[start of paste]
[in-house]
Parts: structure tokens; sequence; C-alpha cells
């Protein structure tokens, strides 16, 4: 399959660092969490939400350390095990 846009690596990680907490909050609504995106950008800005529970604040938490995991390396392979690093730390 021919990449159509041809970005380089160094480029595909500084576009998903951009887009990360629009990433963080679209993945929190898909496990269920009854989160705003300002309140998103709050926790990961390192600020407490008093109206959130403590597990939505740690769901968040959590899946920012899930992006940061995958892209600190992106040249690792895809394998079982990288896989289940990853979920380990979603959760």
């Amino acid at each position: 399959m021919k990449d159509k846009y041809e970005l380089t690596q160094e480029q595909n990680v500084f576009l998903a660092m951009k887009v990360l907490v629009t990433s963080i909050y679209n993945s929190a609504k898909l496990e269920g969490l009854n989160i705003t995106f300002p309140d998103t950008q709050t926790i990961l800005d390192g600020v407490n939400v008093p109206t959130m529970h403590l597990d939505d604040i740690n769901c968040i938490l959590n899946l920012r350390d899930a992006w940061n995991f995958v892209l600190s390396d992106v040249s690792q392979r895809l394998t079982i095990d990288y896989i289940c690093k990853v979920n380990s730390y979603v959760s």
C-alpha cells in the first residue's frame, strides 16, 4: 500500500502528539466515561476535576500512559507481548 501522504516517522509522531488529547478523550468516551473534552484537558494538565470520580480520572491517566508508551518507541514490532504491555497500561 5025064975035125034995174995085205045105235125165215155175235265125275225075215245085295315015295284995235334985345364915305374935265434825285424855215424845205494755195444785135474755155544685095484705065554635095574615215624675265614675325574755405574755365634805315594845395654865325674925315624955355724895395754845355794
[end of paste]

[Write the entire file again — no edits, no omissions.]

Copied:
[in-house]
Parts: structure tokens; sequence; C-alpha cells
């Protein structure tokens, strides 16, 4: 399959660092969490939400350390095990 846009690596990680907490909050609504995106950008800005529970604040938490995991390396392979690093730390 021919990449159509041809970005380089160094480029595909500084576009998903951009887009990360629009990433963080679209993945929190898909496990269920009854989160705003300002309140998103709050926790990961390192600020407490008093109206959130403590597990939505740690769901968040959590899946920012899930992006940061995958892209600190992106040249690792895809394998079982990288896989289940990853979920380990979603959760």
């Amino acid at each position: 399959m021919k990449d159509k846009y041809e970005l380089t690596q160094e480029q595909n990680v500084f576009l998903a660092m951009k887009v990360l907490v629009t990433s963080i909050y679209n993945s929190a609504k898909l496990e269920g969490l009854n989160i705003t995106f300002p309140d998103t950008q709050t926790i990961l800005d390192g600020v407490n939400v008093p109206t959130m529970h403590l597990d939505d604040i740690n769901c968040i938490l959590n899946l920012r350390d899930a992006w940061n995991f995958v892209l600190s390396d992106v040249s690792q392979r895809l394998t079982i095990d990288y896989i289940c690093k990853v979920n380990s730390y979603v959760s």
C-alpha cells in the first residue's frame, strides 16, 4: 500500500502528539466515561476535576500512559507481548 501522504516517522509522531488529547478523550468516551473534552484537558494538565470520580480520572491517566508508551518507541514490532504491555497500561 5025064975035125034995174995085205045105235125165215155175235265125275225075215245085295315015295284995235334985345364915305374935265434825285424855215424845205494755195444785135474755155544685095484705065554635095574615215624675265614675325574755405574755365634805315594845395654865325674925315624955355724895395754845355794